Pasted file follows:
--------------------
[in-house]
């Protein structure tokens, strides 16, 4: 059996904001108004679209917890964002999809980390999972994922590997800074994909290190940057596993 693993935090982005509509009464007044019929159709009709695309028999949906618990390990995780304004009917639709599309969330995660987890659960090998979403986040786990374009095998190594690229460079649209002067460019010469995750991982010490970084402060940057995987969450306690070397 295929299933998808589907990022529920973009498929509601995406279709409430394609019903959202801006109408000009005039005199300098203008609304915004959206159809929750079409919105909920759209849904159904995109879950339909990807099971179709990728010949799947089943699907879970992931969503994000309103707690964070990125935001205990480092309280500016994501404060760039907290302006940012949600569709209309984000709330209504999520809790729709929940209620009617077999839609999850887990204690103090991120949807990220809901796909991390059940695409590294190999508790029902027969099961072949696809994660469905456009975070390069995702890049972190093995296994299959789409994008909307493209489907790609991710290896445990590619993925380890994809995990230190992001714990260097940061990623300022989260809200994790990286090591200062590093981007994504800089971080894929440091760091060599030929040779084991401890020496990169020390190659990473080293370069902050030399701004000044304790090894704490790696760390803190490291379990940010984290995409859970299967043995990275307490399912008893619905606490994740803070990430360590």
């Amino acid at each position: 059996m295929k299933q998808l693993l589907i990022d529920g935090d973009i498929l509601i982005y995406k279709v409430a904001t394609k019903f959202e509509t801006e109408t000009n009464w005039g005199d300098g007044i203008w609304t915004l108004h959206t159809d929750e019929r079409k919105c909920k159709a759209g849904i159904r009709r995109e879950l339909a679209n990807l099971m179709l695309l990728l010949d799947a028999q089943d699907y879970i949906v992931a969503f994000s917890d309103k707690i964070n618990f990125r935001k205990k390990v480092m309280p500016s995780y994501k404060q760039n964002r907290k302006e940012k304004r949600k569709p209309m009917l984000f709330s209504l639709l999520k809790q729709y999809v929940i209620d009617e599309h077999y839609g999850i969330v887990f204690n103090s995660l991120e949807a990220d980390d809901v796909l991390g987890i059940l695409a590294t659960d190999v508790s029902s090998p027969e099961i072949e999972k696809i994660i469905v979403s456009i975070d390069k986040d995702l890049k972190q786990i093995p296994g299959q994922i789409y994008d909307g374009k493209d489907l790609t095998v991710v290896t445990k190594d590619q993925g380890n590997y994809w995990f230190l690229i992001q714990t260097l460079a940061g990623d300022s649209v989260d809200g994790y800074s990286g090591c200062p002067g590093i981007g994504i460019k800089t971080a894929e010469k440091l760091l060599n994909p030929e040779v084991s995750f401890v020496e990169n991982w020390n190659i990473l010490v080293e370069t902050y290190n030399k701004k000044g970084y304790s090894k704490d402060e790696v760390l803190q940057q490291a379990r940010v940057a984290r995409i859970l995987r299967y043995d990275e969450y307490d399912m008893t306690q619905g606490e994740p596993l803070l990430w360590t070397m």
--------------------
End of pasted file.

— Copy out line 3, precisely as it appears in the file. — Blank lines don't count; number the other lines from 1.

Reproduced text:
């Amino acid at each position: 059996m295929k299933q998808l693993l589907i990022d529920g935090d973009i498929l509601i982005y995406k279709v409430a904001t394609k019903f959202e509509t801006e109408t000009n009464w005039g005199d300098g007044i203008w609304t915004l108004h959206t159809d929750e019929r079409k919105c909920k159709a759209g849904i159904r009709r995109e879950l339909a679209n990807l099971m179709l695309l990728l010949d799947a028999q089943d699907y879970i949906v992931a969503f994000s917890d309103k707690i964070n618990f990125r935001k205990k390990v480092m309280p500016s995780y994501k404060q760039n964002r907290k302006e940012k304004r949600k569709p209309m009917l984000f709330s209504l639709l999520k809790q729709y999809v929940i209620d009617e599309h077999y839609g999850i969330v887990f204690n103090s995660l991120e949807a990220d980390d809901v796909l991390g987890i059940l695409a590294t659960d190999v508790s029902s090998p027969e099961i072949e999972k696809i994660i469905v979403s456009i975070d390069k986040d995702l890049k972190q786990i093995p296994g299959q994922i789409y994008d909307g374009k493209d489907l790609t095998v991710v290896t445990k190594d590619q993925g380890n590997y994809w995990f230190l690229i992001q714990t260097l460079a940061g990623d300022s649209v989260d809200g994790y800074s990286g090591c200062p002067g590093i981007g994504i460019k800089t971080a894929e010469k440091l760091l060599n994909p030929e040779v084991s995750f401890v020496e990169n991982w020390n190659i990473l010490v080293e370069t902050y290190n030399k701004k000044g970084y304790s090894k704490d402060e790696v760390l803190q940057q490291a379990r940010v940057a984290r995409i859970l995987r299967y043995d990275e969450y307490d399912m008893t306690q619905g606490e994740p596993l803070l990430w360590t070397m």